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NEWS | Aug. 19, 2014

Heritage Spotlight: Women's Equality Day

By Senior Airman Austin Harvill and Melissa Walther 633rd Air Base Wing Public Affairs

Since 1971, August 26 has been recognized as Women's Equality Day, marking the day the 19th Amendment was passed, giving women the right to vote. Today, women continue to make strides toward equality, and women in the military continue to serve their country with honor.

Throughout American history women have served in the U.S. Armed Forces, sometimes openly as nurses, sometimes secretly, donning the uniform of a man and taking his place in the lines. Regardless, women have been fighting for the right to fight along side their countrymen for more than a hundred years.

During World War II, women had a major impact on the success of the American war effort, from taking factory jobs to ferrying planes from the factory to bases, freeing up men to join the fight on the front lines. More than 150,000 women served in organizations such as the Women's Army Corps, the Women in the Air Force and the Women Airforce Service Pilots, and paved the way for women serving in the military.

In 1948, a major stride was made in the fight for women's equality in the armed forces with the passing of the Women's Armed Services Integration Act. This act opened up military service to women outside of the nursing corps and times of war, and marked the first step to allowing women to honorably serve their country in peacetime as well as expanding their roll in military life.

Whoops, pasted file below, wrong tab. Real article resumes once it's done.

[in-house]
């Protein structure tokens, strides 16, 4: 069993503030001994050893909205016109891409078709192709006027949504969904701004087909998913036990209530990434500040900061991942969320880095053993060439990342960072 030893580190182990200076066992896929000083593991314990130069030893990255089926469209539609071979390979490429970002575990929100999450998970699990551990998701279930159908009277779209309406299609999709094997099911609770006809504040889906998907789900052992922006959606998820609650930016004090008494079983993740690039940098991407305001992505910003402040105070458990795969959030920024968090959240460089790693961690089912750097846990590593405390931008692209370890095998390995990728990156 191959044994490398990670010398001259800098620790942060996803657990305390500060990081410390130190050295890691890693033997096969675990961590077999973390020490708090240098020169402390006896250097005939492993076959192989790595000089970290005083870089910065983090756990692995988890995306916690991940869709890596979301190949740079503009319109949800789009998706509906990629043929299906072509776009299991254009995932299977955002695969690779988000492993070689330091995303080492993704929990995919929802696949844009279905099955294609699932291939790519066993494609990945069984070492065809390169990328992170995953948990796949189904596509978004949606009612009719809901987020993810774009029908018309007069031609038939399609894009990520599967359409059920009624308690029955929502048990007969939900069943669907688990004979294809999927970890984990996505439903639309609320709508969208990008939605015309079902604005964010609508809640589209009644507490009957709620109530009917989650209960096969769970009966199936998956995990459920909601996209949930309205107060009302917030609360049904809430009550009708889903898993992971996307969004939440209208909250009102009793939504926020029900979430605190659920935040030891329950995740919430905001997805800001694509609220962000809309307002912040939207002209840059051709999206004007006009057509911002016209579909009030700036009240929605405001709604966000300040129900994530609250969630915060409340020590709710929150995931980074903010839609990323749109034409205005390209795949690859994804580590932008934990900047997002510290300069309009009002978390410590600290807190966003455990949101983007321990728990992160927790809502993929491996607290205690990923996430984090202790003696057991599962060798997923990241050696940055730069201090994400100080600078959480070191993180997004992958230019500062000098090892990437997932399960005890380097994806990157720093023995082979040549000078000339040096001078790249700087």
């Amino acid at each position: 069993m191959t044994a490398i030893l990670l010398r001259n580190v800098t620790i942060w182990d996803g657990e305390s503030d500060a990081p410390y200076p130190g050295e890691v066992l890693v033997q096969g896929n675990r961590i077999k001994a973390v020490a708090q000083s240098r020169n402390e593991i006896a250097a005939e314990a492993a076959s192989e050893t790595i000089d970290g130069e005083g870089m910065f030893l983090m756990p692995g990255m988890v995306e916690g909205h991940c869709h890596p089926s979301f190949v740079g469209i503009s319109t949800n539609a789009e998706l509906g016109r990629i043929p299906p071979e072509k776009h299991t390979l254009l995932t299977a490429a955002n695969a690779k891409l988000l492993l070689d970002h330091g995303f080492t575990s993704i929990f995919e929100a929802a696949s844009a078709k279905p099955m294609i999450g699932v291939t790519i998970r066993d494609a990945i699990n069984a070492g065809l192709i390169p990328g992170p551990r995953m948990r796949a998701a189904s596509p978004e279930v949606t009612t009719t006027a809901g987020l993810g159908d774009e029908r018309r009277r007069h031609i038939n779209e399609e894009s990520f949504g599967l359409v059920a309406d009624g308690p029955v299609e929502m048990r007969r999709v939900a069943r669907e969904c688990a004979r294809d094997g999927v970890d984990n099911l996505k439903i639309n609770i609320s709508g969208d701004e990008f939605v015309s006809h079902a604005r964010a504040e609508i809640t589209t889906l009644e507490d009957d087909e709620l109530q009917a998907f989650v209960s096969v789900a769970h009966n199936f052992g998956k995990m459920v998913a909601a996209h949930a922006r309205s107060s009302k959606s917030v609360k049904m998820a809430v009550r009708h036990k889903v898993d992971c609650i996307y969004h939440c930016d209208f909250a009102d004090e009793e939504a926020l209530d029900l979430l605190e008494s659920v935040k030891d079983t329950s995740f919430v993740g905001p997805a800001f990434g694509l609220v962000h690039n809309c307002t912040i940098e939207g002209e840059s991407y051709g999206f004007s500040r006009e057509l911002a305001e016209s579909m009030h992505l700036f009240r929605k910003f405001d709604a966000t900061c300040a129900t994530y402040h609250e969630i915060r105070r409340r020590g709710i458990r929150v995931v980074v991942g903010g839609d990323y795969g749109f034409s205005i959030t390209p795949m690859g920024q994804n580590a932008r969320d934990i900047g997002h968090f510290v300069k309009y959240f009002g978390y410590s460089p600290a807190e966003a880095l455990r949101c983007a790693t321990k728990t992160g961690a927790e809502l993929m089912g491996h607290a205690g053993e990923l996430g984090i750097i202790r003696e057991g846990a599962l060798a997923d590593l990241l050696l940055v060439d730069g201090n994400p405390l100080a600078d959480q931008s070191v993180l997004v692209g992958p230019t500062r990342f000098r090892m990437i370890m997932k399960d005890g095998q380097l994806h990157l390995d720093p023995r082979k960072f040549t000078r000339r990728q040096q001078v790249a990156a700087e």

The newly-created Air Force played a vital role in welcoming women into military service with many non-pilot women filling the higher ranks of leadership, like the first director of the WAF, Col. Geraldine Pratt May, who was also the first female to hold the rank of colonel in Air Force .

Although there was public opinion against women serving in the military, influential military leaders such as Gen. Douglas MacArthur said WAC's were "some of the best in the military," and described them as "dedicated, motivated and disciplined."

In 1967 President Lyndon B. Johnson signed Public Law 90-130, lifting grade restrictions and strength limitations on women in the military.

Women began attending service academies in 1976, and the WAF was officially disbanded the same year. In an effort to further integrate women into the Army, the WAC was disbanded in 1978 and women were integrated into the regular Army.

In 1994, women once again gained ground in the quest for equality, when a bill proposed by Secretary of Defense Leslie Aspin passed, allowing women to work in near-combat professions. This meant that women qualified for 80 percent of the jobs across the services.

On the subject of equal opportunities in combat, the final stepping stone was reached in 2013, when Secretary of Defense Leon Panetta proposed changes which opened up all specialties to women.

Although the change was made, it won't take full effect until January 2016. Every service must open jobs to women unless higher leadership can unbiasedly explain why a woman should not be allowed into any position, according to the Department of Defense.

Since removing this ban, only seven Air Force Specialty Codes and 14 Army Military Occupational Specialities are closed to women. Both services are currently evaluating the physical aspects of the closed jobs, and determining how to best integrate training in a way that improves performance for everyone.